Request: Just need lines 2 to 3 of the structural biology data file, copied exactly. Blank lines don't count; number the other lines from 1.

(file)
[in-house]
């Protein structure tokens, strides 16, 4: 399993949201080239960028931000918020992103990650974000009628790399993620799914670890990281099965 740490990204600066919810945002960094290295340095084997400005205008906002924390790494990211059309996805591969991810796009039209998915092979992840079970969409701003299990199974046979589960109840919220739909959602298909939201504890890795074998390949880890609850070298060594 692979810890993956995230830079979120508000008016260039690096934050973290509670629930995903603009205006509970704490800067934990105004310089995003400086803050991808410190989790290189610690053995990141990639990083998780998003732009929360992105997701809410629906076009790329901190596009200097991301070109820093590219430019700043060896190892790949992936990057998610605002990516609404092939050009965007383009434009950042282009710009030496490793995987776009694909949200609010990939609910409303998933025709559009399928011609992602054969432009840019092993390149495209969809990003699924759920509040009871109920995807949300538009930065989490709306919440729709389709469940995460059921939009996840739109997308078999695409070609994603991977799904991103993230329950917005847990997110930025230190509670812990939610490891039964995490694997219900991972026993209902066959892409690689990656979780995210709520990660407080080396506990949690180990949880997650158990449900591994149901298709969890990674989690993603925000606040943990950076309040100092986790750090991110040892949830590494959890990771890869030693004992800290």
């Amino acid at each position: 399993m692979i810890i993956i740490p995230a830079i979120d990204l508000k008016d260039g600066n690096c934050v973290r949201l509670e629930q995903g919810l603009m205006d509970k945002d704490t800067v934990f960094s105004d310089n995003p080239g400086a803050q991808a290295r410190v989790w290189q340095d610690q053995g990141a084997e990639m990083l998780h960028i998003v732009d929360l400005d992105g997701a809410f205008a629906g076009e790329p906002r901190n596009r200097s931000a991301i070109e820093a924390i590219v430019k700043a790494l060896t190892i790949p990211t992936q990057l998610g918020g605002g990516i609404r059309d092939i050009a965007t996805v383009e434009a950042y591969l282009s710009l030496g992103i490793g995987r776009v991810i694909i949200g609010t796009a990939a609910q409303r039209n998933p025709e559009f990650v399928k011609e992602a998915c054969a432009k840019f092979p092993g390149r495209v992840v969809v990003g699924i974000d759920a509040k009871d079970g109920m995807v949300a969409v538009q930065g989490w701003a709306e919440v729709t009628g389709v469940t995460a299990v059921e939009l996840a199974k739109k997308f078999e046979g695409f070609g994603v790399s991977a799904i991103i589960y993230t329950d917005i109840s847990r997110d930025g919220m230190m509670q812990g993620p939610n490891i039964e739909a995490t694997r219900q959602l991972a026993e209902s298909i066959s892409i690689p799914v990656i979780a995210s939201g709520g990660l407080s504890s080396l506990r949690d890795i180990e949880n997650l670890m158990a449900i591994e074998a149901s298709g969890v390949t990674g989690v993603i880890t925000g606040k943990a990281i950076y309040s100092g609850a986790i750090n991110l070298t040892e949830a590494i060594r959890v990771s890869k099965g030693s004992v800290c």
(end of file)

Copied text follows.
């Protein structure tokens, strides 16, 4: 399993949201080239960028931000918020992103990650974000009628790399993620799914670890990281099965 740490990204600066919810945002960094290295340095084997400005205008906002924390790494990211059309996805591969991810796009039209998915092979992840079970969409701003299990199974046979589960109840919220739909959602298909939201504890890795074998390949880890609850070298060594 692979810890993956995230830079979120508000008016260039690096934050973290509670629930995903603009205006509970704490800067934990105004310089995003400086803050991808410190989790290189610690053995990141990639990083998780998003732009929360992105997701809410629906076009790329901190596009200097991301070109820093590219430019700043060896190892790949992936990057998610605002990516609404092939050009965007383009434009950042282009710009030496490793995987776009694909949200609010990939609910409303998933025709559009399928011609992602054969432009840019092993390149495209969809990003699924759920509040009871109920995807949300538009930065989490709306919440729709389709469940995460059921939009996840739109997308078999695409070609994603991977799904991103993230329950917005847990997110930025230190509670812990939610490891039964995490694997219900991972026993209902066959892409690689990656979780995210709520990660407080080396506990949690180990949880997650158990449900591994149901298709969890990674989690993603925000606040943990950076309040100092986790750090991110040892949830590494959890990771890869030693004992800290």
């Amino acid at each position: 399993m692979i810890i993956i740490p995230a830079i979120d990204l508000k008016d260039g600066n690096c934050v973290r949201l509670e629930q995903g919810l603009m205006d509970k945002d704490t800067v934990f960094s105004d310089n995003p080239g400086a803050q991808a290295r410190v989790w290189q340095d610690q053995g990141a084997e990639m990083l998780h960028i998003v732009d929360l400005d992105g997701a809410f205008a629906g076009e790329p906002r901190n596009r200097s931000a991301i070109e820093a924390i590219v430019k700043a790494l060896t190892i790949p990211t992936q990057l998610g918020g605002g990516i609404r059309d092939i050009a965007t996805v383009e434009a950042y591969l282009s710009l030496g992103i490793g995987r776009v991810i694909i949200g609010t796009a990939a609910q409303r039209n998933p025709e559009f990650v399928k011609e992602a998915c054969a432009k840019f092979p092993g390149r495209v992840v969809v990003g699924i974000d759920a509040k009871d079970g109920m995807v949300a969409v538009q930065g989490w701003a709306e919440v729709t009628g389709v469940t995460a299990v059921e939009l996840a199974k739109k997308f078999e046979g695409f070609g994603v790399s991977a799904i991103i589960y993230t329950d917005i109840s847990r997110d930025g919220m230190m509670q812990g993620p939610n490891i039964e739909a995490t694997r219900q959602l991972a026993e209902s298909i066959s892409i690689p799914v990656i979780a995210s939201g709520g990660l407080s504890s080396l506990r949690d890795i180990e949880n997650l670890m158990a449900i591994e074998a149901s298709g969890v390949t990674g989690v993603i880890t925000g606040k943990a990281i950076y309040s100092g609850a986790i750090n991110l070298t040892e949830a590494i060594r959890v990771s890869k099965g030693s004992v800290c």